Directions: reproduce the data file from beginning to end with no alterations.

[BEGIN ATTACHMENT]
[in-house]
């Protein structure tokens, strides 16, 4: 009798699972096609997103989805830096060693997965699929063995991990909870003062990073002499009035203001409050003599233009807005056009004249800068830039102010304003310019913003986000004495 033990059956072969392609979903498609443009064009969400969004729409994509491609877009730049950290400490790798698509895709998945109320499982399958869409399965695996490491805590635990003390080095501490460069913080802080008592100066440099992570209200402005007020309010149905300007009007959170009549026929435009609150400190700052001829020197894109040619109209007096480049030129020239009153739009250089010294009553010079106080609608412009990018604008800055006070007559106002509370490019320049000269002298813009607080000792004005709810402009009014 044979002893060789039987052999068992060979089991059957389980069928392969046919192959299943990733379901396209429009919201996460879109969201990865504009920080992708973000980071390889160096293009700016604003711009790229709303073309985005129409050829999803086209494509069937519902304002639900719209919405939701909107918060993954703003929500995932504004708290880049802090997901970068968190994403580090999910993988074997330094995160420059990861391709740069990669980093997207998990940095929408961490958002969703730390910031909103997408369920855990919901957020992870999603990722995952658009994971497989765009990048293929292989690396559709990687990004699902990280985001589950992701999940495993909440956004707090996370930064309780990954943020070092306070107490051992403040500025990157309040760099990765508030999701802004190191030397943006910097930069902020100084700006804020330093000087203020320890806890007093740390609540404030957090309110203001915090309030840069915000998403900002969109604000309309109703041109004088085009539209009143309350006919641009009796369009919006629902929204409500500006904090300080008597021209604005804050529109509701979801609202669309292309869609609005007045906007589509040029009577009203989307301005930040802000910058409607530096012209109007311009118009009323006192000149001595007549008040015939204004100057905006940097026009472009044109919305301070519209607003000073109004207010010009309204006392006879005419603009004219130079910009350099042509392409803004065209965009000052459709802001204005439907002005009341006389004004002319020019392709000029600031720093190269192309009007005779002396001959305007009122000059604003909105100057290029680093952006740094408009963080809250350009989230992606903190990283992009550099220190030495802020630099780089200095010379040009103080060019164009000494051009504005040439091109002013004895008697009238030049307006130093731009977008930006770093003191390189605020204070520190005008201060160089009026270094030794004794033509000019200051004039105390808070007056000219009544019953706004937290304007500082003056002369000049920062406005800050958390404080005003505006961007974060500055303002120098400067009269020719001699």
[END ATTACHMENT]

[in-house]
């Protein structure tokens, strides 16, 4: 009798699972096609997103989805830096060693997965699929063995991990909870003062990073002499009035203001409050003599233009807005056009004249800068830039102010304003310019913003986000004495 033990059956072969392609979903498609443009064009969400969004729409994509491609877009730049950290400490790798698509895709998945109320499982399958869409399965695996490491805590635990003390080095501490460069913080802080008592100066440099992570209200402005007020309010149905300007009007959170009549026929435009609150400190700052001829020197894109040619109209007096480049030129020239009153739009250089010294009553010079106080609608412009990018604008800055006070007559106002509370490019320049000269002298813009607080000792004005709810402009009014 044979002893060789039987052999068992060979089991059957389980069928392969046919192959299943990733379901396209429009919201996460879109969201990865504009920080992708973000980071390889160096293009700016604003711009790229709303073309985005129409050829999803086209494509069937519902304002639900719209919405939701909107918060993954703003929500995932504004708290880049802090997901970068968190994403580090999910993988074997330094995160420059990861391709740069990669980093997207998990940095929408961490958002969703730390910031909103997408369920855990919901957020992870999603990722995952658009994971497989765009990048293929292989690396559709990687990004699902990280985001589950992701999940495993909440956004707090996370930064309780990954943020070092306070107490051992403040500025990157309040760099990765508030999701802004190191030397943006910097930069902020100084700006804020330093000087203020320890806890007093740390609540404030957090309110203001915090309030840069915000998403900002969109604000309309109703041109004088085009539209009143309350006919641009009796369009919006629902929204409500500006904090300080008597021209604005804050529109509701979801609202669309292309869609609005007045906007589509040029009577009203989307301005930040802000910058409607530096012209109007311009118009009323006192000149001595007549008040015939204004100057905006940097026009472009044109919305301070519209607003000073109004207010010009309204006392006879005419603009004219130079910009350099042509392409803004065209965009000052459709802001204005439907002005009341006389004004002319020019392709000029600031720093190269192309009007005779002396001959305007009122000059604003909105100057290029680093952006740094408009963080809250350009989230992606903190990283992009550099220190030495802020630099780089200095010379040009103080060019164009000494051009504005040439091109002013004895008697009238030049307006130093731009977008930006770093003191390189605020204070520190005008201060160089009026270094030794004794033509000019200051004039105390808070007056000219009544019953706004937290304007500082003056002369000049920062406005800050958390404080005003505006961007974060500055303002120098400067009269020719001699």